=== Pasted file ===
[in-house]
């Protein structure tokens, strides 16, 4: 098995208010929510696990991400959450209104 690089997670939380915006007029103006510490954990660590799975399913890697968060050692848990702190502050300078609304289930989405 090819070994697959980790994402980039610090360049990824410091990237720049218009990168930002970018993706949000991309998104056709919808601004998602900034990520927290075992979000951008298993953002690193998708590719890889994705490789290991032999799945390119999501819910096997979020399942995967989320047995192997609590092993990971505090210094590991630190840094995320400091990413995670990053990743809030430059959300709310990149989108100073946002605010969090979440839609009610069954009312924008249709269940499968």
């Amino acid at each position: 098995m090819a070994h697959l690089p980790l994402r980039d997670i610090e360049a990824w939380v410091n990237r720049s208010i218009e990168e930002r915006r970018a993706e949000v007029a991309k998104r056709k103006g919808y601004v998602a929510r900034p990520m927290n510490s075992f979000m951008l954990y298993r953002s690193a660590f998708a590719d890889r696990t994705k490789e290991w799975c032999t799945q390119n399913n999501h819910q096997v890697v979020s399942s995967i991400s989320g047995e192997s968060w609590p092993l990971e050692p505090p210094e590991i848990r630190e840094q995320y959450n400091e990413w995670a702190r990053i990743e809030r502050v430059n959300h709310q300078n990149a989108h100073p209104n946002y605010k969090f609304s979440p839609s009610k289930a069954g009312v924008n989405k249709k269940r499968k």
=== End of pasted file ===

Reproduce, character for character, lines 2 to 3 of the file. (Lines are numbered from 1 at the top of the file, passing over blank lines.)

């Protein structure tokens, strides 16, 4: 098995208010929510696990991400959450209104 690089997670939380915006007029103006510490954990660590799975399913890697968060050692848990702190502050300078609304289930989405 090819070994697959980790994402980039610090360049990824410091990237720049218009990168930002970018993706949000991309998104056709919808601004998602900034990520927290075992979000951008298993953002690193998708590719890889994705490789290991032999799945390119999501819910096997979020399942995967989320047995192997609590092993990971505090210094590991630190840094995320400091990413995670990053990743809030430059959300709310990149989108100073946002605010969090979440839609009610069954009312924008249709269940499968």
């Amino acid at each position: 098995m090819a070994h697959l690089p980790l994402r980039d997670i610090e360049a990824w939380v410091n990237r720049s208010i218009e990168e930002r915006r970018a993706e949000v007029a991309k998104r056709k103006g919808y601004v998602a929510r900034p990520m927290n510490s075992f979000m951008l954990y298993r953002s690193a660590f998708a590719d890889r696990t994705k490789e290991w799975c032999t799945q390119n399913n999501h819910q096997v890697v979020s399942s995967i991400s989320g047995e192997s968060w609590p092993l990971e050692p505090p210094e590991i848990r630190e840094q995320y959450n400091e990413w995670a702190r990053i990743e809030r502050v430059n959300h709310q300078n990149a989108h100073p209104n946002y605010k969090f609304s979440p839609s009610k289930a069954g009312v924008n989405k249709k269940r499968k």